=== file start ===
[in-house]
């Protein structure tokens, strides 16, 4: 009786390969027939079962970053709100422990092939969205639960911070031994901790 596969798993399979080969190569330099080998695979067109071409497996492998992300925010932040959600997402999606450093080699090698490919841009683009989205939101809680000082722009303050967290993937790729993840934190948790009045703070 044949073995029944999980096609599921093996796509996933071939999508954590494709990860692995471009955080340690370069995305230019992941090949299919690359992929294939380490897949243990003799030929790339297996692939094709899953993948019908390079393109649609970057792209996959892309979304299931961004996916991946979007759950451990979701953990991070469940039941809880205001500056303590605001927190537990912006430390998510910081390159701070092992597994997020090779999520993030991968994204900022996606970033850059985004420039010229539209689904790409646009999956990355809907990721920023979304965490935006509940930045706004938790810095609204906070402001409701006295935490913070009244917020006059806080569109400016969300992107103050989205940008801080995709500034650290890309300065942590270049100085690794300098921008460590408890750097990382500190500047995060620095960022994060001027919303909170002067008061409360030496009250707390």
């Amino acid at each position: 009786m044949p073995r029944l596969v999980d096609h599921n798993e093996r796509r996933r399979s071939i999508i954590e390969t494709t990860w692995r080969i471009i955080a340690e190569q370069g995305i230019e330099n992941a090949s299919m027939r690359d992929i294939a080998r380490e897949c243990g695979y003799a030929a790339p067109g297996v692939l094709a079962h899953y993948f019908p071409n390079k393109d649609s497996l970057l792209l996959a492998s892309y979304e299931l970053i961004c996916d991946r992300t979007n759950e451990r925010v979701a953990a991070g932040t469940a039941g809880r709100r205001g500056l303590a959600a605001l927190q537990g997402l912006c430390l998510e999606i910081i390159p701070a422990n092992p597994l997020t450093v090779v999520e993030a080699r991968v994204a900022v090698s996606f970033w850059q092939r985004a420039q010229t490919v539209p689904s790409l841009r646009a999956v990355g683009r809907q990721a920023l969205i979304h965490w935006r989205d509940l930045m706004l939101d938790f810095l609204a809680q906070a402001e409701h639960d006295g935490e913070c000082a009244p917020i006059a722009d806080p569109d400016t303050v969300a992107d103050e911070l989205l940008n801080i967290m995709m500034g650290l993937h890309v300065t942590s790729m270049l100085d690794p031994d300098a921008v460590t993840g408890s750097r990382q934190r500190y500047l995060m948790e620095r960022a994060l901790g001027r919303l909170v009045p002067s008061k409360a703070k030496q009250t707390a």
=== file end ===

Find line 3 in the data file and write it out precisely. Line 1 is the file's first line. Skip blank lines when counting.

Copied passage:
């Amino acid at each position: 009786m044949p073995r029944l596969v999980d096609h599921n798993e093996r796509r996933r399979s071939i999508i954590e390969t494709t990860w692995r080969i471009i955080a340690e190569q370069g995305i230019e330099n992941a090949s299919m027939r690359d992929i294939a080998r380490e897949c243990g695979y003799a030929a790339p067109g297996v692939l094709a079962h899953y993948f019908p071409n390079k393109d649609s497996l970057l792209l996959a492998s892309y979304e299931l970053i961004c996916d991946r992300t979007n759950e451990r925010v979701a953990a991070g932040t469940a039941g809880r709100r205001g500056l303590a959600a605001l927190q537990g997402l912006c430390l998510e999606i910081i390159p701070a422990n092992p597994l997020t450093v090779v999520e993030a080699r991968v994204a900022v090698s996606f970033w850059q092939r985004a420039q010229t490919v539209p689904s790409l841009r646009a999956v990355g683009r809907q990721a920023l969205i979304h965490w935006r989205d509940l930045m706004l939101d938790f810095l609204a809680q906070a402001e409701h639960d006295g935490e913070c000082a009244p917020i006059a722009d806080p569109d400016t303050v969300a992107d103050e911070l989205l940008n801080i967290m995709m500034g650290l993937h890309v300065t942590s790729m270049l100085d690794p031994d300098a921008v460590t993840g408890s750097r990382q934190r500190y500047l995060m948790e620095r960022a994060l901790g001027r919303l909170v009045p002067s008061k409360a703070k030496q009250t707390a």